Calls of "Summon the Beast" are now echoing around the saloon and I can see
four bowls of cheesecake and Lewis tying back his hair. Something tells me
this is the challenge that they told me would require me to shower after.
Beast out.

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Rona II blog 23rd Aug 2017

> Disaster strikes! After arriving in the visitor marina of Le Havre at
> 0430,
> Rona II drove over a stray rope which had been left in the water.
> This tangled around the propeller, causing the Skipper to call for the
> anchor to be dropped a mere 10 metres from our intended mooring position.
> The crew then had to inflate the rubber dinghy and set world class rower
> Theo Darlow to take a line to shore where himself and Dr Sam Wareing
> pulled
> the boat in.
>
> In the morning, the afterguard set off to find a commercial diver to cut
> the
> rope free from the propeller. They located a man named Patrick, who
> arrived
> to the scene of the incident at about 1500 donning full scuba gear; he
> quickly got into the water and began working away at the stern of Rona II.
> After roughly 45 minutes of fishing bits of rope from the marina water,
> the
> crew saw Patrick emerge victorious. Angus Elliman used his bilingual
> …

No sailing, but a busy day aboard Rona II

This was a very French start to a very French day: at 0900 the Tricolor was
hoisted to signify the start of Bastille Day onboard Rona II. Our culinary
stars for the day, mother watch the Mayans, started well, with them
presenting the crew with great pancakes and only a small galley incident
that the mother watch insisted was "flambéing."

Matt (Woodcock - we've got three Matts...) was woken up for his watch to the
merry sound of mother watch singing Bonne Anniversaire and providing "le
porridge" to start his birthday. His card, beautifully drawn by Watch
Officer Nathan's sons Tay and Cai before we left, was also presented. Mother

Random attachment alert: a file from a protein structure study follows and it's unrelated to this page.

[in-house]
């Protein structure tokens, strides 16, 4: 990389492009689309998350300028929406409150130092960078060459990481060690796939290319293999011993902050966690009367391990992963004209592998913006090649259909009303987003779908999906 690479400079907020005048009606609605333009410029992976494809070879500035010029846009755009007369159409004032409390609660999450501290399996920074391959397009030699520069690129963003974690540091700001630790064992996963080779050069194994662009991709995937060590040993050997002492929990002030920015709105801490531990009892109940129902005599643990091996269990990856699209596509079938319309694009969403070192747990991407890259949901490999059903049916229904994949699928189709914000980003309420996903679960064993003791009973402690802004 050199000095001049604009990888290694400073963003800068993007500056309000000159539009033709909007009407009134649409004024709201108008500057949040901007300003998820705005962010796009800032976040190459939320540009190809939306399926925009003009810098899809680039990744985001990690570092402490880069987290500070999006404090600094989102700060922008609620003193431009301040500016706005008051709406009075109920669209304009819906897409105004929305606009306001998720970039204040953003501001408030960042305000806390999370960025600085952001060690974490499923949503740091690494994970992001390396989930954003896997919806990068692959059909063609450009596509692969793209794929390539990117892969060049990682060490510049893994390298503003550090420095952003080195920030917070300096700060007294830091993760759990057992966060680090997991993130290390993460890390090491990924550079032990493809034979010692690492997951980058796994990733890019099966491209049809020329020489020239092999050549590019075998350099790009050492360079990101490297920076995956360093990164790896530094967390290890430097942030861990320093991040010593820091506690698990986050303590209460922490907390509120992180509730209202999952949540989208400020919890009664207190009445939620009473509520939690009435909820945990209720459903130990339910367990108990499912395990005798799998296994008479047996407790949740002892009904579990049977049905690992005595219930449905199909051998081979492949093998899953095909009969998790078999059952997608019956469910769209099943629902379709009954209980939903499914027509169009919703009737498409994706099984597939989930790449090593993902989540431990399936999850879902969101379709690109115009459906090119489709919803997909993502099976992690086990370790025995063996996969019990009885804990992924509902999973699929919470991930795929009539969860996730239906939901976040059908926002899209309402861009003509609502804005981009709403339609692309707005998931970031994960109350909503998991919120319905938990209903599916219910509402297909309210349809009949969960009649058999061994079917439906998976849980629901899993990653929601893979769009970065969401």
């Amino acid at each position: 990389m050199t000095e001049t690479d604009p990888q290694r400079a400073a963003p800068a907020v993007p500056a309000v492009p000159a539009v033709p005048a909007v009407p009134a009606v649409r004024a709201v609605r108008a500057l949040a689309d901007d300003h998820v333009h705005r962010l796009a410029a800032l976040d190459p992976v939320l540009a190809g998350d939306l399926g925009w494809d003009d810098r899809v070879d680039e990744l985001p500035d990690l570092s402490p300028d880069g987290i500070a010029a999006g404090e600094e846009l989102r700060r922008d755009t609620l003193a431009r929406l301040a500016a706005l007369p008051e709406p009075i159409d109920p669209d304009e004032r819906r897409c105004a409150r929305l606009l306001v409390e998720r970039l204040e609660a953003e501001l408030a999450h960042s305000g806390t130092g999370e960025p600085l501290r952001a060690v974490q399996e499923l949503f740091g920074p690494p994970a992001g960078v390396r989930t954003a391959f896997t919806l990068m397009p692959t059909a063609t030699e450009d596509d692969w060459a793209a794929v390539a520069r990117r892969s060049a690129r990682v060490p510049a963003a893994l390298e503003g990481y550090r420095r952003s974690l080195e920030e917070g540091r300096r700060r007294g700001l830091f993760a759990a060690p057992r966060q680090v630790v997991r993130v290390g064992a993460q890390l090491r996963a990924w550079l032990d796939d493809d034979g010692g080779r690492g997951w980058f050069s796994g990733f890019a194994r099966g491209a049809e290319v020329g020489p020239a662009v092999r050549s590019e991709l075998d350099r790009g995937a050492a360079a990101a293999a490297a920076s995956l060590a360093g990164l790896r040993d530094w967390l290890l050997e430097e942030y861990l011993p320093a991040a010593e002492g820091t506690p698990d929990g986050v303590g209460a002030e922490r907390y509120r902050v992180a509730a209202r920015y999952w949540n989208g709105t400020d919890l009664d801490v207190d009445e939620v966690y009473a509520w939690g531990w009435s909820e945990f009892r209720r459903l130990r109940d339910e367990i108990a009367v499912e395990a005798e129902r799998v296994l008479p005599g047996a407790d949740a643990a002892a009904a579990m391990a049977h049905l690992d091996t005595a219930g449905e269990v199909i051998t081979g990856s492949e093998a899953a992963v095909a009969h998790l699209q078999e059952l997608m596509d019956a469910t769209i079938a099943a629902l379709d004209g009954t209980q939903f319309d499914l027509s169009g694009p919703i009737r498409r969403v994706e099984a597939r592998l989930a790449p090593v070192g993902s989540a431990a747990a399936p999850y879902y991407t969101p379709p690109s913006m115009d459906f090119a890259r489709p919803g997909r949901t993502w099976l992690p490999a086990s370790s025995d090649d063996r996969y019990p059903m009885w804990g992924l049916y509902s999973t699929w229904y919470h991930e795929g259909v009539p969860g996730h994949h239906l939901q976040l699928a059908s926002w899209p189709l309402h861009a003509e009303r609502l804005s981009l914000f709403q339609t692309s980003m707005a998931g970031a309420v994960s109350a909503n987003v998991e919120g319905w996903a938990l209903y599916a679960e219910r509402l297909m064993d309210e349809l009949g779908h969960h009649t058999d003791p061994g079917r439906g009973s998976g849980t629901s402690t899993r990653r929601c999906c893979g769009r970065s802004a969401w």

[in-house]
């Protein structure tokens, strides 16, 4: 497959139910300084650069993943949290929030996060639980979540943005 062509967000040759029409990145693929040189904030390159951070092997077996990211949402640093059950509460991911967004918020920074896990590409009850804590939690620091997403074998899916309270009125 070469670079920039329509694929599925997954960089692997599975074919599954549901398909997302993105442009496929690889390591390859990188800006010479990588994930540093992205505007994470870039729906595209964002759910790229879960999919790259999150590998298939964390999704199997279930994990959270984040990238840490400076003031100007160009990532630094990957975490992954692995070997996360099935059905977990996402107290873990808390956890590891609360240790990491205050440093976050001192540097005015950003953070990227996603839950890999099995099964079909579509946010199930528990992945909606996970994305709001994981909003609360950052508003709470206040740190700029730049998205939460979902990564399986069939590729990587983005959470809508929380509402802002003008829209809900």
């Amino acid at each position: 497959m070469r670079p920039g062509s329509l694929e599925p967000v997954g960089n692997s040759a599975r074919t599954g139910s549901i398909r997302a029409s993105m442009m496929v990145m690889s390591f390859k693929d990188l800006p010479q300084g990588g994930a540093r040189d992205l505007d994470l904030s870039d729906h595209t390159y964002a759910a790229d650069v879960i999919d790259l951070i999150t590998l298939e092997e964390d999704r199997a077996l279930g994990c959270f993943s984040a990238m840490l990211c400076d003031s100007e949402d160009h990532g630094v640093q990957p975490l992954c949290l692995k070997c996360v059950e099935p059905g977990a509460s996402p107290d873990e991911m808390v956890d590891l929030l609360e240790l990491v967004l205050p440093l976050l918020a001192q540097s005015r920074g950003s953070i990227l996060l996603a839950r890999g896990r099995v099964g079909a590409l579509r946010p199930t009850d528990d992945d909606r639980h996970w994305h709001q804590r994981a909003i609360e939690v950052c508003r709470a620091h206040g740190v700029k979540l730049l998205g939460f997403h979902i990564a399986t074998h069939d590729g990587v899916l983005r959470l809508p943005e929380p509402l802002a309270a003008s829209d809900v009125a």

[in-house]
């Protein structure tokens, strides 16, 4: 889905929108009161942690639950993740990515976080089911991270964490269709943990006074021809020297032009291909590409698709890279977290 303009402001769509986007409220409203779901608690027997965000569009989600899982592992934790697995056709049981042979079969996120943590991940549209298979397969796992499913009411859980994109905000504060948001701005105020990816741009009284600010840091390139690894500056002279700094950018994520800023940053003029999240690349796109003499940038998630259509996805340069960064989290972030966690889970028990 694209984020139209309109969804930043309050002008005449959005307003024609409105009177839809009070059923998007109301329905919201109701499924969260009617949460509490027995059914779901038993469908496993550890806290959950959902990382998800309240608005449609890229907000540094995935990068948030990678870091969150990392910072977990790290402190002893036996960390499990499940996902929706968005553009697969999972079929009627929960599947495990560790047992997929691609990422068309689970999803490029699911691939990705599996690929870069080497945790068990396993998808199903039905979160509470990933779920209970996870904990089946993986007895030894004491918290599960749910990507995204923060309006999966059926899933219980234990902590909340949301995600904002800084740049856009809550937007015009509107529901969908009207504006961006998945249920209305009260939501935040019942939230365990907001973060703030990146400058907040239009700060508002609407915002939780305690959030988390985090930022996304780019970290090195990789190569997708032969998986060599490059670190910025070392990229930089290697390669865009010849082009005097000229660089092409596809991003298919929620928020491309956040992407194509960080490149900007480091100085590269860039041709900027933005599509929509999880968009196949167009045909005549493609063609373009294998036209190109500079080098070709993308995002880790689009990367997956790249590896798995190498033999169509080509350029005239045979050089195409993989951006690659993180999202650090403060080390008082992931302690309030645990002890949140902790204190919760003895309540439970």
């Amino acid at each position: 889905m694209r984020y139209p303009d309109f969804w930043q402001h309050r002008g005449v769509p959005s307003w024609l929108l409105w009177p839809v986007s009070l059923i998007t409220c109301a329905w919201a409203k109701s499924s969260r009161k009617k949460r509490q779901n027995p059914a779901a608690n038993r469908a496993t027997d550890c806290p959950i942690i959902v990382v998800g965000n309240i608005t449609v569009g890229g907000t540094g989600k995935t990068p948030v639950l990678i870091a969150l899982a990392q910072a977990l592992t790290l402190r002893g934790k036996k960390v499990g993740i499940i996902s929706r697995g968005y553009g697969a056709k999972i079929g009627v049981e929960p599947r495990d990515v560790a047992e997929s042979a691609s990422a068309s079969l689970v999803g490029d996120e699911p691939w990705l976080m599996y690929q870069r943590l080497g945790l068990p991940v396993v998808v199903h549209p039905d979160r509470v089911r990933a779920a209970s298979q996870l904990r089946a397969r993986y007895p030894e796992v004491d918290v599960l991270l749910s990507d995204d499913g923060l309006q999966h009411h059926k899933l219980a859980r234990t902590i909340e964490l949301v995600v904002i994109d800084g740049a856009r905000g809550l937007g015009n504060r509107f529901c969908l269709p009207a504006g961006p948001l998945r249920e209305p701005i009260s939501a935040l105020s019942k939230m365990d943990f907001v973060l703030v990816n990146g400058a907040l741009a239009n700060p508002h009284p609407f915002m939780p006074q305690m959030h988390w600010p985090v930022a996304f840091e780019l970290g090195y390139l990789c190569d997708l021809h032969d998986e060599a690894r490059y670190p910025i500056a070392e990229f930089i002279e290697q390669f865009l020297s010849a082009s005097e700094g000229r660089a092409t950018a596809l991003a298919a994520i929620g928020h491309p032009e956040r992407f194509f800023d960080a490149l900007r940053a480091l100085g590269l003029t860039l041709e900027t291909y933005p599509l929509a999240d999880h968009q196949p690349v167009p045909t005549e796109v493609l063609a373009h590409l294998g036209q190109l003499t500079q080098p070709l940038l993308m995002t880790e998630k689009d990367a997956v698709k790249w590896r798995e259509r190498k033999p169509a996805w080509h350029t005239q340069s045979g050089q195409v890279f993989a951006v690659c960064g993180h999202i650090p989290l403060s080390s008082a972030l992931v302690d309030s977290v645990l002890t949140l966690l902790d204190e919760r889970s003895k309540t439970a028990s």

watch in fact kept themselves very busy today by baking various cakes, three
excellent meals, and three varieties of bread, including a plaited loaf
"they quickly whipped up" between meals!

The skipper's quiz started today with a political history round featuring
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Spa day aboard the resolutely masculine Rona II...

As the sun crests the horizon, the crew of the Rona II are rousing and
the Mongols, on deck, begin thawing. Unknown to the majority of the crew,
bread that had been prepared the night before under the cover of darkness
slipped back into the oven for a 2nd bake. Unfortunately, due to
unprecedented size of the mammoth loaves the centre had not baked properly
and even Lewis turned his head when offered the gooey core. Ed unexpectedly
perked up, suddenly very interested in the doomed loaf, his watch confusedly
looking on as their watch leader began mumbling strange vaguely scientific
words as he tried to nurse the clearly undercooked bread. Was he dreaming he
was a real physicist? I think not, instead in a sleepy haze he had mistook
the bread for a volcano.

A little later, sweeping fast moving fog engulfed the boat, reducing
visibility to under 50 meters whilst phantom fishing boats flickered on the
AIS. The radar was fired up but it dawned on the crew that we're in the
middle of the…